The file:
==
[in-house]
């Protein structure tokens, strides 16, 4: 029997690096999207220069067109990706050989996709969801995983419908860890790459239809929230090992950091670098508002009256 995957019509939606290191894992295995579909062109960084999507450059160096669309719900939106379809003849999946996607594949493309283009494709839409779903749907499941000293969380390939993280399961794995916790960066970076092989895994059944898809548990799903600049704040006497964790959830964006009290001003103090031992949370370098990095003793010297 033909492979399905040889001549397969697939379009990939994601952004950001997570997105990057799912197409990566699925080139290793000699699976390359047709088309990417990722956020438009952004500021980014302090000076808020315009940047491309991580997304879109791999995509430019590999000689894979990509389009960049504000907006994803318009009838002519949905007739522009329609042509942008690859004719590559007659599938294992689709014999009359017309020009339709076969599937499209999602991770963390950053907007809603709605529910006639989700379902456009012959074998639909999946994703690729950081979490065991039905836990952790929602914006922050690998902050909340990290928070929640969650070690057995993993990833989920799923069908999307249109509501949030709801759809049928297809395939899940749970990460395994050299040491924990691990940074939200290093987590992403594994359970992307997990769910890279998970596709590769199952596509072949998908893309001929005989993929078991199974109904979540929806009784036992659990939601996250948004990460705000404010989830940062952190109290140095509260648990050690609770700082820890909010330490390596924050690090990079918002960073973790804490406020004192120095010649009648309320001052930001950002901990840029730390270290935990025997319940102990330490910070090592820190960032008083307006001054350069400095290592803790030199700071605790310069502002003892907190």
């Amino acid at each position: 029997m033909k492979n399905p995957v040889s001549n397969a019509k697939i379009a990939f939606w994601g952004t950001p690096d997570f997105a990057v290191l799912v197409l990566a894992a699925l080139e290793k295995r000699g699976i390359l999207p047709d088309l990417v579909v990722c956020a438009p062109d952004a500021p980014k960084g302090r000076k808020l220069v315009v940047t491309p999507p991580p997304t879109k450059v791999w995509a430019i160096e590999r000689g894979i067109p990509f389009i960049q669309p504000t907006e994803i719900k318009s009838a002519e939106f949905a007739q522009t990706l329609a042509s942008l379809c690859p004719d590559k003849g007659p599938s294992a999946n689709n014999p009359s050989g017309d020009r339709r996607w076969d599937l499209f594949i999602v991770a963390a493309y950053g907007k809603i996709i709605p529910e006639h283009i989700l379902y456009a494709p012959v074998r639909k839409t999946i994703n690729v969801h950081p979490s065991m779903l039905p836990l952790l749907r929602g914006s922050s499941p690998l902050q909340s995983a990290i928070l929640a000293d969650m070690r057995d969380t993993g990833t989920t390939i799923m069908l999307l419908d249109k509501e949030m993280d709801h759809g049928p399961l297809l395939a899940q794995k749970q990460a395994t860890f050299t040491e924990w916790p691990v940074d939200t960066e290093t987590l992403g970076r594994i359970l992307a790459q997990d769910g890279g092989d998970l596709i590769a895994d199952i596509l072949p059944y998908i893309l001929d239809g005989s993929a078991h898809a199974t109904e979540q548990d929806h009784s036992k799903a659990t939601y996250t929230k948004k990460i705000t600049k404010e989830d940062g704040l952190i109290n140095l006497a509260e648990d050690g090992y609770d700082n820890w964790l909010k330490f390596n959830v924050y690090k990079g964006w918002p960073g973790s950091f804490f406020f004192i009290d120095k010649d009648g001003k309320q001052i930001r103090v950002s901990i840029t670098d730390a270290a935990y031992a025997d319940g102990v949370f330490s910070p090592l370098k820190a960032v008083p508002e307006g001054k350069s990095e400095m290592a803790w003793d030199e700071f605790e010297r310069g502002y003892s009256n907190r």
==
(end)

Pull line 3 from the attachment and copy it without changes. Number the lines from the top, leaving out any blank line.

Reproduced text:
């Amino acid at each position: 029997m033909k492979n399905p995957v040889s001549n397969a019509k697939i379009a990939f939606w994601g952004t950001p690096d997570f997105a990057v290191l799912v197409l990566a894992a699925l080139e290793k295995r000699g699976i390359l999207p047709d088309l990417v579909v990722c956020a438009p062109d952004a500021p980014k960084g302090r000076k808020l220069v315009v940047t491309p999507p991580p997304t879109k450059v791999w995509a430019i160096e590999r000689g894979i067109p990509f389009i960049q669309p504000t907006e994803i719900k318009s009838a002519e939106f949905a007739q522009t990706l329609a042509s942008l379809c690859p004719d590559k003849g007659p599938s294992a999946n689709n014999p009359s050989g017309d020009r339709r996607w076969d599937l499209f594949i999602v991770a963390a493309y950053g907007k809603i996709i709605p529910e006639h283009i989700l379902y456009a494709p012959v074998r639909k839409t999946i994703n690729v969801h950081p979490s065991m779903l039905p836990l952790l749907r929602g914006s922050s499941p690998l902050q909340s995983a990290i928070l929640a000293d969650m070690r057995d969380t993993g990833t989920t390939i799923m069908l999307l419908d249109k509501e949030m993280d709801h759809g049928p399961l297809l395939a899940q794995k749970q990460a395994t860890f050299t040491e924990w916790p691990v940074d939200t960066e290093t987590l992403g970076r594994i359970l992307a790459q997990d769910g890279g092989d998970l596709i590769a895994d199952i596509l072949p059944y998908i893309l001929d239809g005989s993929a078991h898809a199974t109904e979540q548990d929806h009784s036992k799903a659990t939601y996250t929230k948004k990460i705000t600049k404010e989830d940062g704040l952190i109290n140095l006497a509260e648990d050690g090992y609770d700082n820890w964790l909010k330490f390596n959830v924050y690090k990079g964006w918002p960073g973790s950091f804490f406020f004192i009290d120095k010649d009648g001003k309320q001052i930001r103090v950002s901990i840029t670098d730390a270290a935990y031992a025997d319940g102990v949370f330490s910070p090592l370098k820190a960032v008083p508002e307006g001054k350069s990095e400095m290592a803790w003793d030199e700071f605790e010297r310069g502002y003892s009256n907190r």